Gym anxiety is pretty common, and doesn’t discriminate between genders and fitness levels – whether you’re an uber-fit marathon runner trying a different style of training, a super strong bloke who’s made the swap from home to gym workouts, or a new mum keen to get fitter and healthier, you’ve probably felt those pre-workout jitters.

In an age of Instagram workout videos and fitness models, feeling insecure about your lack of confidence with machines and equipment, or your own stamina and strength, is understandable – but just like with all new experiences (e.g. starting a job, taking part in a new social activity), the more you’re exposed to it, the easier it will get.

However, pushing yourself to go anyway, despite the uncertainty, is easier said than done, right?

Consider this your Gym Anxiety Toolkit – some tips and tricks for the nervous newbie on riding through the fear so that you leave your first few gym sessions feeling empowered and confident, irrespective of how far you ran or how much you lifted.


Lots of people say that one of the main reasons that they struggle to go to the gym is because they’re worried that other people are judging them – whether that’s for their fitness levels, appearance, or lack of experience with using the equipment.

To get the most out of the gym, it has to be a much more insular experience. This is about you and your goals, so try to keep putting the focus back on you, rather than the people around you.

Mentally Re-label Negative Thoughts

When a thought like “everybody is judging me” comes into your head, call it out for what it is – just a thought with no proof of truth, not a fact that has evidence to back it up. Jumping to conclusions based on negative thoughts is known in Acceptance and Commitment Therapy (ACT) as cognitive fusion, and to counter it, you just need a bit of cognitive defusion.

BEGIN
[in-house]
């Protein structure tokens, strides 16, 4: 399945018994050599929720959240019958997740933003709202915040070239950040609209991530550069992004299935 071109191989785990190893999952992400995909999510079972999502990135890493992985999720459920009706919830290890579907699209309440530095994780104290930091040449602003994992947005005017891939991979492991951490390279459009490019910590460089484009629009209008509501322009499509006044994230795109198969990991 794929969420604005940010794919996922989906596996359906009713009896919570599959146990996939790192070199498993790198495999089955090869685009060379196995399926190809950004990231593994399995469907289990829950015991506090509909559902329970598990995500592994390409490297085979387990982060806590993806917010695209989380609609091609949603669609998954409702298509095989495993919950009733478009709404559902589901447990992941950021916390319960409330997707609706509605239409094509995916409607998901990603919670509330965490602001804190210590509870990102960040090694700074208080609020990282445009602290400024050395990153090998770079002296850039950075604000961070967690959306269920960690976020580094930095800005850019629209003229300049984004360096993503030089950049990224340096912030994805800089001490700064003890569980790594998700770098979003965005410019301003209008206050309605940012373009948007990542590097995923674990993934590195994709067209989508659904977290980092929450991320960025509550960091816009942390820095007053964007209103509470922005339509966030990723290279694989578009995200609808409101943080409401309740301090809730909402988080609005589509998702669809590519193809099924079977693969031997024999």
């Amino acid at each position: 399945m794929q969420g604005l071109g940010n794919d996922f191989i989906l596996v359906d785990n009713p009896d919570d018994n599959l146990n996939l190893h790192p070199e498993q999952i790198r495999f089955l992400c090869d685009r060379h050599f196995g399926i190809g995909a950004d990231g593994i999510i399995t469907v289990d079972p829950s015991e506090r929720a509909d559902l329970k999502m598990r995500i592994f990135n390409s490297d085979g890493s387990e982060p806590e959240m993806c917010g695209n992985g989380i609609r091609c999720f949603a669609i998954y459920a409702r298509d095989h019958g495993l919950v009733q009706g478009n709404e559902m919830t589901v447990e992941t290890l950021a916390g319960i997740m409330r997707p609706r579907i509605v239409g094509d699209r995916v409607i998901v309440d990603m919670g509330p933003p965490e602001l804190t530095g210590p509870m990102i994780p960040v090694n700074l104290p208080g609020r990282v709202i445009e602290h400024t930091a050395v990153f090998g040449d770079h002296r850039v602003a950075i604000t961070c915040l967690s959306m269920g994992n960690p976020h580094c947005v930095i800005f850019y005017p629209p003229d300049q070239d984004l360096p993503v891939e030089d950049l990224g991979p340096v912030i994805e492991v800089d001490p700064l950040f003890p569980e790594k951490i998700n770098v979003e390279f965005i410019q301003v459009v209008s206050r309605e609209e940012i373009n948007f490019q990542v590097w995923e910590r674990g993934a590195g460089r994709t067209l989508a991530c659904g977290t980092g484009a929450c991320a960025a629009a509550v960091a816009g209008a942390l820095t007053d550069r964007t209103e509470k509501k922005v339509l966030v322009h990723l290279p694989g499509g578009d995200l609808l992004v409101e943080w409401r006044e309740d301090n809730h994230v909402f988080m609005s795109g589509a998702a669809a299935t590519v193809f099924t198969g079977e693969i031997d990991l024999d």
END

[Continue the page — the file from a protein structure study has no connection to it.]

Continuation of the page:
A simple but effective mindful practice, cognitive defusion simply involves recognising that  “everybody is judging me” is just a negative thought, and altering it to something like “everybody is focused on themselves – I am just anxious because this is a new environment for me, and so I feel slightly out of my comfort zone”.

By simply re-framing your thoughts, you are ridding those anxious and unhelpful thoughts of their elements of certainty and physical power. Swapping irrationally worrying about what other people think, for recognising that this is just your mind’s anxious reaction to a new experience, is a great way to steer the focus of your workout away from the people around you.

Block off External Stimuli

Worried that people talking to you might let your mind wander back to anxiety, and away from your workout? Helpfully, there are loads of physical things you can do to make this less of an issue.

If the distraction of other people makes you feel self-conscious, then keep your mind busy, and block off the outside world. Going to the gym at off-peak times is a great way to do this, as there will be fewer people there, and so less of a chance of distraction.